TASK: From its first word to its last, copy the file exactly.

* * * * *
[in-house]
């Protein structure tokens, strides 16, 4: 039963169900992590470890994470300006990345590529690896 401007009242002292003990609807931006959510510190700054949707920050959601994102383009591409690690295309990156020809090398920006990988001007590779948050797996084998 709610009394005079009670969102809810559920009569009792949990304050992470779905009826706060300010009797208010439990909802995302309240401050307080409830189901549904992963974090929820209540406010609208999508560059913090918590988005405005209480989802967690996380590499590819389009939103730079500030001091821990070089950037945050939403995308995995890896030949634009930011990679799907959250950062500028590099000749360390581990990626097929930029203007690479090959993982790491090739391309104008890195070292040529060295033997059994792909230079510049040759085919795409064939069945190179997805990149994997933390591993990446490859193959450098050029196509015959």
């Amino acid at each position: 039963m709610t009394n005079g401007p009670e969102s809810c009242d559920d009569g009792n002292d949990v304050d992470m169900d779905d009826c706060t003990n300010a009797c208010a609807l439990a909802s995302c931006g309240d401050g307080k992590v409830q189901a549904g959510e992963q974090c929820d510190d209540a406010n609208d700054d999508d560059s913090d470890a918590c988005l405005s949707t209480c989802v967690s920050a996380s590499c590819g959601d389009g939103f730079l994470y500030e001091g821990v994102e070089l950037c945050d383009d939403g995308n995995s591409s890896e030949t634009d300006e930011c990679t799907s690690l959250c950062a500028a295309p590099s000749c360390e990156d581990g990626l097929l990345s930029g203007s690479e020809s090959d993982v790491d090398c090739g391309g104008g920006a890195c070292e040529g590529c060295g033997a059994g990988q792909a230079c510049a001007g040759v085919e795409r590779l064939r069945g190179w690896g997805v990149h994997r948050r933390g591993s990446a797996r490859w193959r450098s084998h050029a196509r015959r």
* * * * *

[in-house]
């Protein structure tokens, strides 16, 4: 039963169900992590470890994470300006990345590529690896 401007009242002292003990609807931006959510510190700054949707920050959601994102383009591409690690295309990156020809090398920006990988001007590779948050797996084998 709610009394005079009670969102809810559920009569009792949990304050992470779905009826706060300010009797208010439990909802995302309240401050307080409830189901549904992963974090929820209540406010609208999508560059913090918590988005405005209480989802967690996380590499590819389009939103730079500030001091821990070089950037945050939403995308995995890896030949634009930011990679799907959250950062500028590099000749360390581990990626097929930029203007690479090959993982790491090739391309104008890195070292040529060295033997059994792909230079510049040759085919795409064939069945190179997805990149994997933390591993990446490859193959450098050029196509015959």
């Amino acid at each position: 039963m709610t009394n005079g401007p009670e969102s809810c009242d559920d009569g009792n002292d949990v304050d992470m169900d779905d009826c706060t003990n300010a009797c208010a609807l439990a909802s995302c931006g309240d401050g307080k992590v409830q189901a549904g959510e992963q974090c929820d510190d209540a406010n609208d700054d999508d560059s913090d470890a918590c988005l405005s949707t209480c989802v967690s920050a996380s590499c590819g959601d389009g939103f730079l994470y500030e001091g821990v994102e070089l950037c945050d383009d939403g995308n995995s591409s890896e030949t634009d300006e930011c990679t799907s690690l959250c950062a500028a295309p590099s000749c360390e990156d581990g990626l097929l990345s930029g203007s690479e020809s090959d993982v790491d090398c090739g391309g104008g920006a890195c070292e040529g590529c060295g033997a059994g990988q792909a230079c510049a001007g040759v085919e795409r590779l064939r069945g190179w690896g997805v990149h994997r948050r933390g591993s990446a797996r490859w193959r450098s084998h050029a196509r015959r």